Classes of United States Senators

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Classes of US Senators
United States Senate
Current Majority Leader Harry Reid
Current Minority Leader Mitch McConnell
Current Senate President Dick Cheney
Current Senate President Pro Tempore Robert Byrd

The three classes of US Senators, each currently including 33 or 34 Senators (since Hawaii became the 50th state in 1959, and until another state is admitted), are a means used by the United States Senate for describing the schedules of Senate seats' elections, and of the expiration of the terms of office of the Senators holding the respective seats.


Historical division

The U.S. Constitution specifies staggered 6-year terms for Senators, and there are special provisions for getting a new state into a situation that makes that pattern continue automatically:

  • around the time of the first federal elections, in 1788, each state appointed its two Senators for, respectively,
    • Class I: a two-year and a six-year term,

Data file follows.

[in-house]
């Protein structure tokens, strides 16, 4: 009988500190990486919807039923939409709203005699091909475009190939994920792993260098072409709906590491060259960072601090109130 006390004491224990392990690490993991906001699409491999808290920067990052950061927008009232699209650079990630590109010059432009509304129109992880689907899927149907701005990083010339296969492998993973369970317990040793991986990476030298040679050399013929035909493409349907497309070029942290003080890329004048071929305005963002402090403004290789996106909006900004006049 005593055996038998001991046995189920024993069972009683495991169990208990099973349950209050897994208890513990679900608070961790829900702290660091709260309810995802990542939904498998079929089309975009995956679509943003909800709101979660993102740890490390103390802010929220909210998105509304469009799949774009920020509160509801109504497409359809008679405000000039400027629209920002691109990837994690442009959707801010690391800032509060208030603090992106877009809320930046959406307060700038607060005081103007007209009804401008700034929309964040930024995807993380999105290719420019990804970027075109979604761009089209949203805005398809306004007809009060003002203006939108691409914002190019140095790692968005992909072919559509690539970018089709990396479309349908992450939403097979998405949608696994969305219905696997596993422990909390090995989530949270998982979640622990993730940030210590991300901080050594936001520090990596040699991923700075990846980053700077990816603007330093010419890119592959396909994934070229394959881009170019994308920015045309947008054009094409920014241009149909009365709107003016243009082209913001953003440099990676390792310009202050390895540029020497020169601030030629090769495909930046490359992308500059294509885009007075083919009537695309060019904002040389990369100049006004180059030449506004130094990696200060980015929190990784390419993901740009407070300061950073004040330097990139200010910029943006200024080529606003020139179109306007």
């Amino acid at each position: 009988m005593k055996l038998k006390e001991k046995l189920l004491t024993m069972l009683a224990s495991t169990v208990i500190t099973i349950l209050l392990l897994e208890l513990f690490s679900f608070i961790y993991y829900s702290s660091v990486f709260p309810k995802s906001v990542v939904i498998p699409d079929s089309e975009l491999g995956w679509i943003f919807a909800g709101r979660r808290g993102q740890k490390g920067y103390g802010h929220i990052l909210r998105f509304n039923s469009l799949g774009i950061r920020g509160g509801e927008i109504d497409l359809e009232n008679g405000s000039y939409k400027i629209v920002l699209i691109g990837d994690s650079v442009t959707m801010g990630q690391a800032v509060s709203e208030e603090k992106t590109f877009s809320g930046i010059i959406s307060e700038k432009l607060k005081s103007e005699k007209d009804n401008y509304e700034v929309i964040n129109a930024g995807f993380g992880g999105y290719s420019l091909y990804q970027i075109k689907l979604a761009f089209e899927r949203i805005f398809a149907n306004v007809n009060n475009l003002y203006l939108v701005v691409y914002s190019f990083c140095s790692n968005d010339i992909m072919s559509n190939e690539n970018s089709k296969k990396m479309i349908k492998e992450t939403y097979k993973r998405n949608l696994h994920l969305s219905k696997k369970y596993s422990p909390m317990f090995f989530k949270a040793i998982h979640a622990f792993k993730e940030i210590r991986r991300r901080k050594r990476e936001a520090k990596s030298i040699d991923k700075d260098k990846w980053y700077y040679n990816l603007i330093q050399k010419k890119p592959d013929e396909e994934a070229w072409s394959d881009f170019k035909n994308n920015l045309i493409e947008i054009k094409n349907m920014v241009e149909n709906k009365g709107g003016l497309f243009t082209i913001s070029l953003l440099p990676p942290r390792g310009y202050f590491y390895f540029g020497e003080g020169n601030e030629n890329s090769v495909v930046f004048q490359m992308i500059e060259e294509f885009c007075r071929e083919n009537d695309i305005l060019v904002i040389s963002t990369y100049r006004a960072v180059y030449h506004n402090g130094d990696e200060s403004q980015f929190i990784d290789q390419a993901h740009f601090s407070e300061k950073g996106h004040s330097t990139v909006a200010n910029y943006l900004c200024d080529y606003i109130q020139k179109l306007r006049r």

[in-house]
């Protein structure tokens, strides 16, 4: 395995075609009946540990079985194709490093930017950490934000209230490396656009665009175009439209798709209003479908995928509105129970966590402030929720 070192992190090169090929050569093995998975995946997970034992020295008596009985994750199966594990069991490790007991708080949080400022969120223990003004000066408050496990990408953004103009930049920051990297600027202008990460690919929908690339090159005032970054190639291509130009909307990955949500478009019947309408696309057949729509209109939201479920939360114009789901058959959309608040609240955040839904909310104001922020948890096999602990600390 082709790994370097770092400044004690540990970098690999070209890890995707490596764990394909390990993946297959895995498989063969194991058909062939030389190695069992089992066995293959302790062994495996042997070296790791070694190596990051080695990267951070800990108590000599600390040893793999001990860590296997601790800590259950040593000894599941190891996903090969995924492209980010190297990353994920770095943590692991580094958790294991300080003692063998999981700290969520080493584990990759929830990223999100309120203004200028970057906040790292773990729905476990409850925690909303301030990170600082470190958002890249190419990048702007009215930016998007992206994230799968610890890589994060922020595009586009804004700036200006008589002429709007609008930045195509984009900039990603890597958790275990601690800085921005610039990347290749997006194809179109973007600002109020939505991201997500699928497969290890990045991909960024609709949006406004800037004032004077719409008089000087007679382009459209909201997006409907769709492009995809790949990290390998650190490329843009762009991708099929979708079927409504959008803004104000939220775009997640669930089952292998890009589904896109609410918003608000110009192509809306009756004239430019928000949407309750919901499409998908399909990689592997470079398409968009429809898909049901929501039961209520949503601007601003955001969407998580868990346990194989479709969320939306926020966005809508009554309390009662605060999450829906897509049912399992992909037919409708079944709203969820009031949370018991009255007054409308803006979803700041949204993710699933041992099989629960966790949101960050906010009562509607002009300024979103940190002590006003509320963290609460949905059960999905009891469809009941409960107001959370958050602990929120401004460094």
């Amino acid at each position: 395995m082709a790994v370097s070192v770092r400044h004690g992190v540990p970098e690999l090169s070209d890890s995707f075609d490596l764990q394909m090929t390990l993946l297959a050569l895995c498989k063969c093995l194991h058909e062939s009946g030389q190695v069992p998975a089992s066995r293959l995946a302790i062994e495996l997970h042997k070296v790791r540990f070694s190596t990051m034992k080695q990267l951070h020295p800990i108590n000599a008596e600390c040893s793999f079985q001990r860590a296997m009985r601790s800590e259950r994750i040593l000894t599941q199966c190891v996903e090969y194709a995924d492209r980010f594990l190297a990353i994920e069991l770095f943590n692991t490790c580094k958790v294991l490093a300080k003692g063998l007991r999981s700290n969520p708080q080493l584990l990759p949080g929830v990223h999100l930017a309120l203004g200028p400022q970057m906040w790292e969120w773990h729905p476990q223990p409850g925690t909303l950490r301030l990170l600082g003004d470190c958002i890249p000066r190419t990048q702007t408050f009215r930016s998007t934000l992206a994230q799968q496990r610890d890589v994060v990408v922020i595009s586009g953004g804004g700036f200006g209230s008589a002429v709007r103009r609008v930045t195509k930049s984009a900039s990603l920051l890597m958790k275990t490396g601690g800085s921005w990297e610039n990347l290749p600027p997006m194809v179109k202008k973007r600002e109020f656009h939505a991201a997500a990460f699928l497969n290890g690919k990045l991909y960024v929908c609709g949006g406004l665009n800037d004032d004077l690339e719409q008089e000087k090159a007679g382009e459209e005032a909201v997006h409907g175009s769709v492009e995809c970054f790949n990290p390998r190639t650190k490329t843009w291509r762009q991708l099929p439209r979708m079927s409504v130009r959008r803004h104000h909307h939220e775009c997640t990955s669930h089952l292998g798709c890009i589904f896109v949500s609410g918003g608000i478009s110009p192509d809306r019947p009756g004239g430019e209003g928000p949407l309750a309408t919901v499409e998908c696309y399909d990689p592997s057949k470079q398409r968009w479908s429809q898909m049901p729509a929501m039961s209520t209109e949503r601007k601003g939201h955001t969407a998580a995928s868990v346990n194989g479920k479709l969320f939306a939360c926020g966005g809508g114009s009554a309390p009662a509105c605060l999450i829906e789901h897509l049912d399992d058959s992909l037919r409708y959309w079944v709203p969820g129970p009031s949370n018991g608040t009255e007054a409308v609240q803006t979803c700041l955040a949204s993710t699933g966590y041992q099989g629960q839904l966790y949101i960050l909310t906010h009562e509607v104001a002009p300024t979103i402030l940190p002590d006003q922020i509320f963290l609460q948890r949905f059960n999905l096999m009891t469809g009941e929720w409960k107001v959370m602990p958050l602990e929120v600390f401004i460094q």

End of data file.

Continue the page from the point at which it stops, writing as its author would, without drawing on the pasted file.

• Class II: a four-year and a six-year term,
    • Class III: a two-year and a four-year term,
  • upon the expiration of a Senator's term of any length, someone starts a new six-year term as Senator (based on appointment in most states, until the Seventeenth Amendment required direct popular election of Senators);
  • when a new state is admitted to the Union, its two Senators have terms that correspond to those of two different classes, among the three classes defined below;
  • which two classes is determined by a scheme that keeps the three classes as close to the same size as possible, i.e., that avoids any class differing by more than one from the minimum-sized class.

(This means at least one of a new state's first pair of Senators has a term of less than six years, and one term is either two or four years shorter than the other.)


Class I

Class I consists of

Class II

Class II consists of

Class III

Class III consists of



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